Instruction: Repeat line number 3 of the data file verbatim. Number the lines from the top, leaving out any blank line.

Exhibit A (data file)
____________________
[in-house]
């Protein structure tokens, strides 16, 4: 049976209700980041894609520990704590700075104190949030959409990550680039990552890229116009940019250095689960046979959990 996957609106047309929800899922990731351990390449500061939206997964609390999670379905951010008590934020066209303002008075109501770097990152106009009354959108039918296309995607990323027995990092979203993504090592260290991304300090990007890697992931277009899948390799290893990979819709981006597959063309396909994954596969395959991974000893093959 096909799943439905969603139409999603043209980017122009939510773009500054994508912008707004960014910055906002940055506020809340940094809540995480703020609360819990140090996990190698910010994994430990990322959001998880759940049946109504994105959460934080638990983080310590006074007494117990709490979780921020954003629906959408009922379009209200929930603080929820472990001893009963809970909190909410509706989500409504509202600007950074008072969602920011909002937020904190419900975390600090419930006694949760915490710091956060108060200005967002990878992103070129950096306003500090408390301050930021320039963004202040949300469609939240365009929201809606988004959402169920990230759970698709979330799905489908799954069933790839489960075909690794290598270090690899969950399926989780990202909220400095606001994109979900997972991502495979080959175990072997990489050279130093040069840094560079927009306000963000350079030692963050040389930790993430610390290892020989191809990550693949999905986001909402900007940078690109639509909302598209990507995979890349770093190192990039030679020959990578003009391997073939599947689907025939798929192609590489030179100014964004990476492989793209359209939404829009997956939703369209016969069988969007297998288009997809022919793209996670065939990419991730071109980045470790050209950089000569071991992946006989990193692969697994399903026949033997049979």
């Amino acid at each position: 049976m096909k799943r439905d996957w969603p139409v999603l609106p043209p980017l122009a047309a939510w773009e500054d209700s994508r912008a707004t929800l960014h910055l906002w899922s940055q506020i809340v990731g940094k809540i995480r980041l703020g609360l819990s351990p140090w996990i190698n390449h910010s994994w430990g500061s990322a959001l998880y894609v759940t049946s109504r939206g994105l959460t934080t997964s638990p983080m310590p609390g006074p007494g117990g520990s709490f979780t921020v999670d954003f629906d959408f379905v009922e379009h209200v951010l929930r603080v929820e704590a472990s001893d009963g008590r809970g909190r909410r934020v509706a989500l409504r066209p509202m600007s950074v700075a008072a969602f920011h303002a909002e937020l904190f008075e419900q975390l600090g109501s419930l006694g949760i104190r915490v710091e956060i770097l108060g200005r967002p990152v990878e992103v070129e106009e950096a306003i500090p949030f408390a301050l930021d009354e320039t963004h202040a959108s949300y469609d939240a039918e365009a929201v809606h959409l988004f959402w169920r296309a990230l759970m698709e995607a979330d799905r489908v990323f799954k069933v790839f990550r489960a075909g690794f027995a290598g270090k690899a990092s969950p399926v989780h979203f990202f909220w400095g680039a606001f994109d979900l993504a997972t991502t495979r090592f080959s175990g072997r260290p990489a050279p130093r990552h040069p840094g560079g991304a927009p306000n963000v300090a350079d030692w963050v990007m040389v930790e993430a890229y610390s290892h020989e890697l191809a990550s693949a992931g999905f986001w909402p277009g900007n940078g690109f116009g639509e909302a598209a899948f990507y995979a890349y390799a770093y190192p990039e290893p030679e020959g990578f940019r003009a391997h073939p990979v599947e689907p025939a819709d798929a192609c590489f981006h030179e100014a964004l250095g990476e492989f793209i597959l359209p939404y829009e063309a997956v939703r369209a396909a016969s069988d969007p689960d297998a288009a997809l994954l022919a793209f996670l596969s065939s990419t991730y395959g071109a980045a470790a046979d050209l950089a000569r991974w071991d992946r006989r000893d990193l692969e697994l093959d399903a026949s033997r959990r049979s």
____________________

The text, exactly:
């Amino acid at each position: 049976m096909k799943r439905d996957w969603p139409v999603l609106p043209p980017l122009a047309a939510w773009e500054d209700s994508r912008a707004t929800l960014h910055l906002w899922s940055q506020i809340v990731g940094k809540i995480r980041l703020g609360l819990s351990p140090w996990i190698n390449h910010s994994w430990g500061s990322a959001l998880y894609v759940t049946s109504r939206g994105l959460t934080t997964s638990p983080m310590p609390g006074p007494g117990g520990s709490f979780t921020v999670d954003f629906d959408f379905v009922e379009h209200v951010l929930r603080v929820e704590a472990s001893d009963g008590r809970g909190r909410r934020v509706a989500l409504r066209p509202m600007s950074v700075a008072a969602f920011h303002a909002e937020l904190f008075e419900q975390l600090g109501s419930l006694g949760i104190r915490v710091e956060i770097l108060g200005r967002p990152v990878e992103v070129e106009e950096a306003i500090p949030f408390a301050l930021d009354e320039t963004h202040a959108s949300y469609d939240a039918e365009a929201v809606h959409l988004f959402w169920r296309a990230l759970m698709e995607a979330d799905r489908v990323f799954k069933v790839f990550r489960a075909g690794f027995a290598g270090k690899a990092s969950p399926v989780h979203f990202f909220w400095g680039a606001f994109d979900l993504a997972t991502t495979r090592f080959s175990g072997r260290p990489a050279p130093r990552h040069p840094g560079g991304a927009p306000n963000v300090a350079d030692w963050v990007m040389v930790e993430a890229y610390s290892h020989e890697l191809a990550s693949a992931g999905f986001w909402p277009g900007n940078g690109f116009g639509e909302a598209a899948f990507y995979a890349y390799a770093y190192p990039e290893p030679e020959g990578f940019r003009a391997h073939p990979v599947e689907p025939a819709d798929a192609c590489f981006h030179e100014a964004l250095g990476e492989f793209i597959l359209p939404y829009e063309a997956v939703r369209a396909a016969s069988d969007p689960d297998a288009a997809l994954l022919a793209f996670l596969s065939s990419t991730y395959g071109a980045a470790a046979d050209l950089a000569r991974w071991d992946r006989r000893d990193l692969e697994l093959d399903a026949s033997r959990r049979s």